Markham Hislop: Another thing that I’ve been told in interviews is that the nature of work is going to change. We talked about supervising machines, but these new types of jobs will be very data intensive. There’ll be data attached to every part of a job. And the ability to use software will also be important. Is that accurate?
Lance Mortlock: That’s a good characterization. We’re going to need in the next 20 years, different types of skills and capabilities. So data science, computer software programming, business analytics, people with artificial and machine artificial intelligence, machine learning skills and capabilities, for sure.
And then we’re going to need some kind of interesting new roles as well around functional translation. So how do we translate what the machines are telling us in terms of the data and the progress or processes they’re executing into things that we can understand as regular mortals that perhaps aren’t as tech-savvy as is everyone. So you’re going to need these kinds of translator roles.
There’s going to be new skills and capabilities, but make no mistake, it’s not like a job lost in say drilling translates to a job, on a one for one basis sitting in the shack next to the drill rig. We’re going to end up, and this is what the report outlines, fewer jobs in this space overall. I don’t believe, and some might disagree with me, that we’re going away going to end up with an equivalent number of jobs or, or growth.
Like I said, this sense of a jobless recovery. The economy might be doing well, the industry might be doing well, production might be increasing, but I actually think we’re going to see a reduction in the total number of jobs in the upstream sector in Canada.
Markham Hislop: If you were talking to a high school student or someone who maybe was in a post-secondary technical training or university, what advice would you give them if they were looking for a job in the oil patch, in terms of the kind of education and training they should take?
Lance Mortlock: The first thing I would say is the more education and training that they can get under the belt the better. I think looking at areas like business analytics and being able to apply business analytics, to engineering disciplines, and other say subsurface disciplines is important. I would view that the pure disciplines of engineering without a data science or a business analytics module or co-op or some kind of extra curricular activity, I would avoid that.
I would look for opportunities where you can build skills that are multidisciplinary in nature. Those are the sorts of people that I think are going to be in high demand in the future.
Markham Hislop: Let’s talk about existing workers now, because I’ve run into my fair share of people like petroleum engineers or geoscientists who find themselves redundant and their jobs are not coming back. So if let’s say that you’re a 40 or 50-year-old worker in those areas, what kind of skills should you be acquiring to make yourself valuable in this digital environment?
Lance Mortlock: It’s interesting you should ask that. My wife who, like me, has been in the oil and gas sector more than 20 years, she was just made redundant. She’s a geologist petrophysicist, kind of in that subsurface space, in her mid-forties, and, in a situation where she’s looking for a job now. And you one of the things that she’s doing is saying, okay, “how do I build computer programming and data science and analytics skills and capabilities?”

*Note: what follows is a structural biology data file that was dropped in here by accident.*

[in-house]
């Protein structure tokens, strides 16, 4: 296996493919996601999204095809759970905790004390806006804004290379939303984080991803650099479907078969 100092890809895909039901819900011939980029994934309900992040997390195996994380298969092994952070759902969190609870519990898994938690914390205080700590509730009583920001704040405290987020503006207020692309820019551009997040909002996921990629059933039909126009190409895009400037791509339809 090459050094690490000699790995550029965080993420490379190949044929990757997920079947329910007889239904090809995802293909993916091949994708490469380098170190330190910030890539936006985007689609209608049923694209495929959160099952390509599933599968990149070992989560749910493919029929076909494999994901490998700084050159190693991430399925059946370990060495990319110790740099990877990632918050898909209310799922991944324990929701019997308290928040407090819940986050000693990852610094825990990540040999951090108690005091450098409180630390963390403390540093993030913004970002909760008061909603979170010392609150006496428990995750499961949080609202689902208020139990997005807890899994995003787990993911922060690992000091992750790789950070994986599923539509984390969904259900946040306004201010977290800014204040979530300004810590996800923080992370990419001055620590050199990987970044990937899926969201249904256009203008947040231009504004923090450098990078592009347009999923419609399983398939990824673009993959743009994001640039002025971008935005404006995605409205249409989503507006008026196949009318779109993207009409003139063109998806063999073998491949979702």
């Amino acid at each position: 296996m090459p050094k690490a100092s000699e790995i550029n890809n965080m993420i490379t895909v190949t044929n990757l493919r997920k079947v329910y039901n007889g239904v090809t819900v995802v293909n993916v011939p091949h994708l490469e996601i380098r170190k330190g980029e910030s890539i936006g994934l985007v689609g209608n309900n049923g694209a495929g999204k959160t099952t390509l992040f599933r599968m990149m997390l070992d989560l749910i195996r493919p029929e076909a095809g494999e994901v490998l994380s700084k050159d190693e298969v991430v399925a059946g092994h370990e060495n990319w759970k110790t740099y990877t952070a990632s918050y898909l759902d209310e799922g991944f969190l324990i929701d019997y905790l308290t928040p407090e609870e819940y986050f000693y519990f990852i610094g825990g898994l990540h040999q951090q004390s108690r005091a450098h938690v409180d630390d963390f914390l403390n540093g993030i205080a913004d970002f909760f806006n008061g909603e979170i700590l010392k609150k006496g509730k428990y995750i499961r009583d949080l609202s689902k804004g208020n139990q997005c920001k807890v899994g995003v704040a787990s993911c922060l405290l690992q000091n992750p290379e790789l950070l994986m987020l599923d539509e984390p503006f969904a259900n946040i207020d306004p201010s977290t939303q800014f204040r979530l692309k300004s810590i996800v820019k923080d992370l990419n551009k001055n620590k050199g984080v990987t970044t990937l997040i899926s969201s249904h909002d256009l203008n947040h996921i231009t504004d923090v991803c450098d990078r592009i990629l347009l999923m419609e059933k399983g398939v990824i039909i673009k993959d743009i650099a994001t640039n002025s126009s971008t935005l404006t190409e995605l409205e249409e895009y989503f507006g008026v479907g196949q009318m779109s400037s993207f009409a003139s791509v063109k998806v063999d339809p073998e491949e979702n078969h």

All kinds of courses are offered by the Alberta government, some of them free and some of them, you pay for. She happens to be doing a course right now with IBM, building new skills and capabilities, hoping to pivot. And I think we’ll see more and more examples, like my wife, who have a tremendous amount of skills and capabilities but need to augment that with new skills that are required in the future.
The second thing that I would say is I think there’s an opportunity to consider skills that are transferable to other sectors, whether it’s geothermal – which is a hot topic – hydrogen, renewables, and other areas. I think the skills that a lot of our workers in the industry have, are transferrable to other areas with the right kind of training, of course.
Markham Hislop: I’ve also been told that people in the oil and gas industry that even though the acquisition of these new skills, companies would also like to see the deep industry knowledge. So if you’ve been around, like your wife has got 20 plus years of experience, adding the new skills and the new expertise to her existing skillset, and then having that deep knowledge of the industry as a whole, makes her actually a more valuable employee. What’s your take on that?
Lance Mortlock: I would agree, the more that you can bring to the table in terms of experience, training, the better and the more marketable you are to perspective employers. Although h ope’s not a strategy, I do hope somewhat as we get into Q1 and Q2 next year (2021), with the rollout of vaccines, that there’s a lot of pent up demand and capital sitting at the side, waiting to be invested in general in the Canadian, the North American economy. We will start to see you demand recover and a recovery in the economy at large. That will create activity in the new year that I think we’re all looking forward to.